Kidd’s Orange Red, Gala, Rubinette, and Sansa

All these apples are derivatives of the same ancestry, being descended from Cox’s Orange Pippin, but all more hot/humid summer tolerant than Cox.

In my central MD location, all have been mentioned once or twice as growing well and tasting good - would you say “grow them all” or have a particular recommendation?

1 Like

They are all pretty sweet, but Sansa is very sweet. I like tart in general, but Sansa’s sweetness taste good to me in late summer when it ripens. It’s earlier than any others here. Gala didn’t seem to inherit a lot of flavor from Cox. It is a wonderfully reliable producer of what I consider a pretty generic apple. It is a good kid’s apple, though- not too big, crunchy and sweet. Kidd’s is pretty interesting and tasty and also a reliable cropper. I’m surprised it isn’t grown commercially.

Grow them all and see what you like. I have to try Rubinette.

1 Like

I’m growing Alkmene, another Cox descendant. I just planted it last year, and it has been a very vigorous grower so far. It did set one apple this year, but it has since been removed, since it got buggy and rotted. Not that it matters, but it has been hit hard by Japanese beetles this year, but some other trees have as well.

@scottfsmith has grown Rubinette with some degree of success, and he is not too far from you.

I’ve got Rubinette and had Gala; I think Gala is a “why bother” apple and Rubinette is really, really good.

I also have Kidd’s on the tree but it hasn’t fruited yet - should next year, same for Cox’s. We’ll see how those do in the (usually) arid Montana climate, if it every stops raining!


How fire blight resistant are these? I tried a Karmijn, but it caught fire blight 4 times as a 2 foot tree. I had to remove so much wood, and then it failed to leaf out the following spring.

I have grown many of the Cox type apples over the years. Here is more or less my rating order.

  1. Suncrisp - big and beautiful looking, and flavor to match. Has good Cox aromatics, and disease-resistant.
  2. Freyburg - more like a Golden Delicious than a Cox but an excellent apple with anise overtones. Somewhat biennial.
  3. Rubinette - super reliable and super tasty sweet-sour (21 brix is not uncommon). More sour and less aromatic than Cox. A bit prone to later rot.
  4. Kidds - more a sweet aromatic as opposed to the sour of Rubinette, just as good or maybe a little better. But I have had biennial bearing problems. Rubinette also alternates but its between a ridiculous set and a somewhat light set instead of all or nothing like Kidds.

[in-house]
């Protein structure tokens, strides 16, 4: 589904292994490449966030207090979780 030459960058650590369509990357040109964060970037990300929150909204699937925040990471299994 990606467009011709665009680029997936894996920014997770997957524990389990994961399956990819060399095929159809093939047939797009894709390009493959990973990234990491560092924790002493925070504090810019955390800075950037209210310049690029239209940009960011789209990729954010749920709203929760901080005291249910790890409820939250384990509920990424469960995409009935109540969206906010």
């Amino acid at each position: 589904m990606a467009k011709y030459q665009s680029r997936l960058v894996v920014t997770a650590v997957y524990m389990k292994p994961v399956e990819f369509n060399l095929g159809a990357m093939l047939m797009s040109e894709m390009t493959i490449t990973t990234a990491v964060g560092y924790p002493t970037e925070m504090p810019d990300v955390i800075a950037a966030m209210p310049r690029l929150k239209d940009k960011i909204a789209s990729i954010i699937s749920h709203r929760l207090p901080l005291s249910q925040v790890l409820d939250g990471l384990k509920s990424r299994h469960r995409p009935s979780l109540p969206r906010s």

5. Golden Nugget - a very nice early russet. It is a bit prone to watercore. It should be more widely grown, not sure why nobody grows it.
  6. Gala - this is a very nice apple in our climate, it ripens up very well. Its not as tasty as Kidds but is much more reliable and productive.
  7. Laxton’s Fortune - One of my favorite early apples.
  8. Ingrid Marie - this is too tart and prone to mealy but if you like them really tart its going to be your favorite! No problems as far as rots etc.

OK those are the successes, now for the ones I haven’t seen much in the way of eastern results on but I should try.

  1. Fiesta - I should probably try this one as its supposed to be tasty and less disease-prone. Has anyone fruited this?
  2. Alkmene - has anyone fruited this?

Now for the ones I suspect are duds but never saw the evidence myself.

  1. Suntan - several grafts died and I heard it doesn’t like the heat/humidity so I bailed on it.
  2. Cherry Cox - I heard it has similar problems as Cox but never tried it myself.
  3. Queen Cox - see Cox (my tree never fruited but its a Cox sport so is probably similar as far as rots).
  4. Karmijn - another rotter; well known to be bad in humid eastern climates.

Now for the duds.

  1. Cox itself - its the best of the duds, its not horrible but has the rotting and watercore problem.
  2. Ellison’s Orange - this apple is very inconsistent on flavor, and can be very strongly anise-flavored to the point of being a bit off-putting. Also prone to mealiness. If picked early they are better. No rot problems.
  3. Tydeman’s Late Orange - never got any good fruit off this one.
  4. Swiss Orange - similar to Rubinette but rots like crazy. I still have this one but am probably going to remove it. Even this time of year it already has rots on it.